three-dimensional. Her dark eyes gazed into his without the
sparkle, the rosy fabric of her blouse set off with an
unhabitual warmth the dark-hued beauty of her neck and the
delicate creases under her ear. A gently mocking smile was
frozen at the right corner of her expectantly joined lips. Her
long fingers, spread in twos, stretched toward her shoulder,
from which the fur and velvet were about to fall.
And Simpson, with a profound sigh, moved toward her and
effortlessly entered the painting. A marvelous freshness
immediately made his head spin. There was a scent of myrtle and
of wax, with a very faint whiff of lemon. He was standing in a
bare black room of some kind, by a window that opened on
evening, and at his very side stood a real, Venetian,
Maureen–tall, gorgeous, all aglow from within. He realized
that the miracle had happened, and slowly moved toward her.
With a sidewise smile la Veneziana gently adjusted her fur and,
lowering her hand into her basket, handed him a small lemon.
Without taking his eyes off her now playfully mobile eyes, he
accepted the yellow fruit from her hand, and, as soon as he
felt its firm, roughish coolness and the dry warmth of her long
fingers, an incredible bliss came to a boil within him and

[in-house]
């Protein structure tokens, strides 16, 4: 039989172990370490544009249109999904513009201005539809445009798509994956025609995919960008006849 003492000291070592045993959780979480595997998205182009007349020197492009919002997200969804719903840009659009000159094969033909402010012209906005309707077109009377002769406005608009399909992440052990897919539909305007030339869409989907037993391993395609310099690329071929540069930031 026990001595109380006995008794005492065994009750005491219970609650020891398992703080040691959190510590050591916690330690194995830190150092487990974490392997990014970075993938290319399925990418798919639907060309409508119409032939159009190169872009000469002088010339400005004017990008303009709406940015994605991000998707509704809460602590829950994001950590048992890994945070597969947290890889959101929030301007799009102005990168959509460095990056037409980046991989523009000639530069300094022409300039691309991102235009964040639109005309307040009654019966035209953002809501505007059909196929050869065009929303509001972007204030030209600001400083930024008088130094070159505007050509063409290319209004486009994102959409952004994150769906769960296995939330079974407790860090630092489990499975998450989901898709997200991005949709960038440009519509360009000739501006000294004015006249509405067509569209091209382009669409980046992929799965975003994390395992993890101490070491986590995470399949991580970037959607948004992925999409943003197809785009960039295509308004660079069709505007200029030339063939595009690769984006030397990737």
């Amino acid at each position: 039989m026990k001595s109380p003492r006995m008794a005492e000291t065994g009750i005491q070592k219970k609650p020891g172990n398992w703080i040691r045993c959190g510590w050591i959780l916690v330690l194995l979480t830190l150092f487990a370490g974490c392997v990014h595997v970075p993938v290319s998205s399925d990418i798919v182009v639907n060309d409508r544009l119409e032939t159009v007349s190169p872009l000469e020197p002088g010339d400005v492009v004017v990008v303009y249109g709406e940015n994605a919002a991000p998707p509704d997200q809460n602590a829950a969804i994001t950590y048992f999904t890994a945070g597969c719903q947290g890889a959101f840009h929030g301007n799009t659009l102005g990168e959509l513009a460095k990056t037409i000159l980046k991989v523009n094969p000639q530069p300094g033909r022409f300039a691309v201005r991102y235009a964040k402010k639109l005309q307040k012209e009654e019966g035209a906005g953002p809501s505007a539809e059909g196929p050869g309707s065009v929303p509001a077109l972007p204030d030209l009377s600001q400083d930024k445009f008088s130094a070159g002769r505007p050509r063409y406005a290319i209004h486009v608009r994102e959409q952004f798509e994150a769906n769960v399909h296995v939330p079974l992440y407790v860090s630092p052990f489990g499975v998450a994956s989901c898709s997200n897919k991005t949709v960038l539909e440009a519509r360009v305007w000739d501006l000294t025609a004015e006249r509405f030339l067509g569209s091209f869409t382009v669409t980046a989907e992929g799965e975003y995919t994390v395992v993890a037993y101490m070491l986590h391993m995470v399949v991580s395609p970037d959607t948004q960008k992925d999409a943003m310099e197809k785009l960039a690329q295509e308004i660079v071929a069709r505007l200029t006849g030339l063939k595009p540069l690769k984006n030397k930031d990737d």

began deliciously burbling. Then, with a start, he looked
behind him toward the window. There, along a pale path amid
some rocks, walked blue silhouettes with hoods and small
lanterns. Simpson looked about the room in which he was
standing, but without any awareness of a floor beneath his
feet. In the distance, instead of a fourth wall, a far,
familiar hall glimmered like water, with the black island of a
table at its centre It was then that a sudden terror made him
compress the cold little lemon. The enchantment had dissolved.
He tried looking to his left at the girl but was unable to turn
his neck. He was mired like a fly in honey–he gave a jerk and
got stuck, feeling his blood and flesh and clothing turning
into paint, growing into the varnish, drying on the canvas. He
had become part of the painting, depicted in a ridiculous pose
next to the Veneziana, and, directly in front of him, even more
distinct than before, stretched the hall, filled with live,
terrestrial air that, henceforth, he would not breathe.
Vladimir Nabakov, 1899-1977
Venetsianka, or The Fascination of Art, 1924 (La Veneziana)
Image: Sebastiano Luciani, called Sebastiano del Piombo (1485-1547), Ritratto di giovane romana con cesto di frutta, (La Dorotea), c. 1512. oil on panel. 78 x 61cm, ©Gemäldegalerie Berlin